Nutley Public Schools, similar to other districts, have their strengths and weaknesses. Here in Nutley we are still challenged with underfunded programs based on antiquated funding formulas at the state level which continue to burden Nutley taxpayers. State aid has not increased at the levels seen by adjacent school districts and the overall perception of the state funding committees seems to remain—of effortless affordability amongst the Nutley Community. Costs for all school districts continue to rise within New Jersey. However, only a minority of school districts are being funded appropriately. Equitable funding would help to stabilize significant school budget increases, add much needed relief for programming, and allow for program enhancements for 21st century learning environments to keep our students adaptable and competitive in this high level educational environment. This would also allow for relief to local taxpayers who cover the majority of costs for education. The Nutley Board of Education has continued to have strong conversations with state officials involving funding equality and simultaneously applied for emergency aid to ensure our voices be heard at
different state levels. The Nutley public schools however, in the face of underfunding has enjoyed many strengths. During the last six to eight years the school district has been able to update curriculum, adopt new policies and procedures, increase educational rigor through programming and scheduling, to challenge and inspire staff and students alike to improve the overall success of the student body.

Charles Kucinski

1. What do you see as the singularly most important job that the BoE does for the township and for the school district?

By law, only one job that the BoE does for the township and school district and that is to set policy. Therefore, the predominant duty of the BoE: to establish policies that serve as a guide for the day-to-day management of our schools. Included in policy setting is deciding the vision and goals for the school district, and holding the
district accountable for results. Also, under policy-setting is the hiring and evaluation of the superintendent, adoption and overseeing of the annual budget and managing the collective bargaining process for employees of the district. The Board of Ed’s decisions have a long-term impact on our community more so than any other elected body at any other level of government. And, for that reason an effective school board member needs to listen to his or her constituency, think independently and contribute his or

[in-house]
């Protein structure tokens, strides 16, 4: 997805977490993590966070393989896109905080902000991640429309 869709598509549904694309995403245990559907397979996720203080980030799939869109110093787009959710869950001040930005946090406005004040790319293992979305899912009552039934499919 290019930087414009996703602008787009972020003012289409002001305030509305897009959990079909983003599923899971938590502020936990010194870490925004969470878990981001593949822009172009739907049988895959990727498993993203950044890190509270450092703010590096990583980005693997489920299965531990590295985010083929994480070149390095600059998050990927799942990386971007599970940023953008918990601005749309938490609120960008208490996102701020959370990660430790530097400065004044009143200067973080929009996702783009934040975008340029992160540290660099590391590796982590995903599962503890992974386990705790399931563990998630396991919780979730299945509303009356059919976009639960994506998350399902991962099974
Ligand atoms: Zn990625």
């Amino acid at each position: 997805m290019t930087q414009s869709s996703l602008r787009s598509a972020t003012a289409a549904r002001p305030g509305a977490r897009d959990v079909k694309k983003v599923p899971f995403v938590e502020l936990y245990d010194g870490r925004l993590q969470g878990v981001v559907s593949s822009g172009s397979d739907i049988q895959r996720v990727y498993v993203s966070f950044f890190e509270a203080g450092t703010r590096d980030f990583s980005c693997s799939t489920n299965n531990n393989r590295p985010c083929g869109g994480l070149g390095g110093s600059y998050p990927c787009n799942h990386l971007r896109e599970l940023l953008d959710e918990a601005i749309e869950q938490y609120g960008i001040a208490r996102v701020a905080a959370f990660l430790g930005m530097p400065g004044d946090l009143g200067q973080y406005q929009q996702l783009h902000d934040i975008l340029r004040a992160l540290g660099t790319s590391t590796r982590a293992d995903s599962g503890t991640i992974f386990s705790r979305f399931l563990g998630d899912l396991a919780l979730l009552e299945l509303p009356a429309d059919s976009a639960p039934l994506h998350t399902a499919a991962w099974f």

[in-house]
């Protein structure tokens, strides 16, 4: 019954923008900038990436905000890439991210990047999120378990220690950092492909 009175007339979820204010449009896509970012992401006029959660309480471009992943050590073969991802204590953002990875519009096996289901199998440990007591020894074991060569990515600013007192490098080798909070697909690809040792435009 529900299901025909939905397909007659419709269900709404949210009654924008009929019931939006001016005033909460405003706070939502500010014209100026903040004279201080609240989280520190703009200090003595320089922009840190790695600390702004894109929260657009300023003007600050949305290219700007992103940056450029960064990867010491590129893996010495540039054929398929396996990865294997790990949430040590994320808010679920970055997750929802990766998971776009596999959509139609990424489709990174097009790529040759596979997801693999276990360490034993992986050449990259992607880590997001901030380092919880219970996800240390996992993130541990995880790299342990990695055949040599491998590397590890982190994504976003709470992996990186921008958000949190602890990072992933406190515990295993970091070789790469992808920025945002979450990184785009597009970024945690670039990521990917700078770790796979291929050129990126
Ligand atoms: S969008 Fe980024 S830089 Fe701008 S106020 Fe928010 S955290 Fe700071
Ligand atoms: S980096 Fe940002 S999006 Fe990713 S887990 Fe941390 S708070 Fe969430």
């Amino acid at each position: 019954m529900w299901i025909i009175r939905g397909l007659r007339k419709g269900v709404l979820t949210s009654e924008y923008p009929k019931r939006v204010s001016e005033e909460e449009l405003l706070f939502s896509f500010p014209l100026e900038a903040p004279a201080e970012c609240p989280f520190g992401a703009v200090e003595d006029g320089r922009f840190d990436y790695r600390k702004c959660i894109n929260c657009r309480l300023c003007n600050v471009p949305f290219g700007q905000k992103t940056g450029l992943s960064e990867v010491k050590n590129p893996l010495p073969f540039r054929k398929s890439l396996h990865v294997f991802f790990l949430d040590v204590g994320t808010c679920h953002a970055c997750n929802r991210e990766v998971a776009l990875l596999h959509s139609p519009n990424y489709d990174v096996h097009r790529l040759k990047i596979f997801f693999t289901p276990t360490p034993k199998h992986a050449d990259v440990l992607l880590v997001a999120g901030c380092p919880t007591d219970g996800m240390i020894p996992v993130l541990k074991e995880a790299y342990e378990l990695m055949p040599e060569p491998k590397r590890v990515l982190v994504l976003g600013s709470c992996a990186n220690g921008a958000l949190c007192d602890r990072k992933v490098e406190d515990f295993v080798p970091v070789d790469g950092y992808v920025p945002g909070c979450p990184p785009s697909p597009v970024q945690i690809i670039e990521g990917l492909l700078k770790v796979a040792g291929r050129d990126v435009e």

her own unique talents to the position while being able to collaborate and work as a team with other board members. Communications between the Board of Ed, Commissioners and the citizens of Nutley is an integral function of policy setting. Great school districts are always planning for the future involving listening to everyone in the community. Maintaining open dialogue is key to successful school districts. I am proud of my track record and willingness to interface with constituents who either ask me
a question in passing, send an email or wish to sit down to discuss. Board member to community; extremely important aspect, a role I take to heart. 

2. What do you consider the strengths and weaknesses of the current Nutley school system?

Nutley is proud and can boast many strengths; a strong, accessible, effective superintendent and administration, a rigorous curriculum encompassing all students, quality teachers and high-performance achievement statistics. Daily these academic professionals unselfishly and heroically open the minds of every Nutley student gifted or challenged. Our superintendent, administration, teachers and staff are the backbone of our district who take education beyond the traditional classroom enhancing the learning experience. Nutley is a sought-after district attracting families from many surrounding communities. It is in the best interest of the Township as a whole to maintain a strong school district. Our school performance is a key factor in property values and the quality of life in our community. Current weaknesses in our district: housing our students and teachers in an environment that is safe and conducive to learning, and working with reduced state aid with a 2% tax cap. Aging schools, expansion of the kindergarten program to full day sessions along with our special education program and State mandated curriculum are shrinking our classrooms. The overcrowding necessitated two referendums that unfortunately failed resulting in temporary trailers equating to band-aids rather than the cure. Classroom sizes are being forced to
increase, a situation that affects our rating scores. The ratio of number of students to teacher is a measuring factor. Regardless of how well our students score academically, our scores are reduced because of this ratio. Our children are entitled to better accommodations and I am committed to continuing to fight to resolve these issues.

TAPinto Nutley is grateful to the League of Women Voters, Nutley Area for making this information available to our readers. 

Since 2016, TAPintoNutley.net  has been the only locally owned news organization serving the Township of Nutley, and is a member of the New Jersey Press Association. The Nutley Board of Commissioners made TAPintoNutley.net the township's 'Official Electronic News Source' starting in 2019. 

Sign up for our FREE daily eNews. Like us on Facebook, follow us on Twitter @TAPintoNutley  and Instagram @TAPintoNutley  Download the TAPinto App!   Click here for Android.  Click here for iOS.

Got a news tip? email us at Nutley@TAPinto.net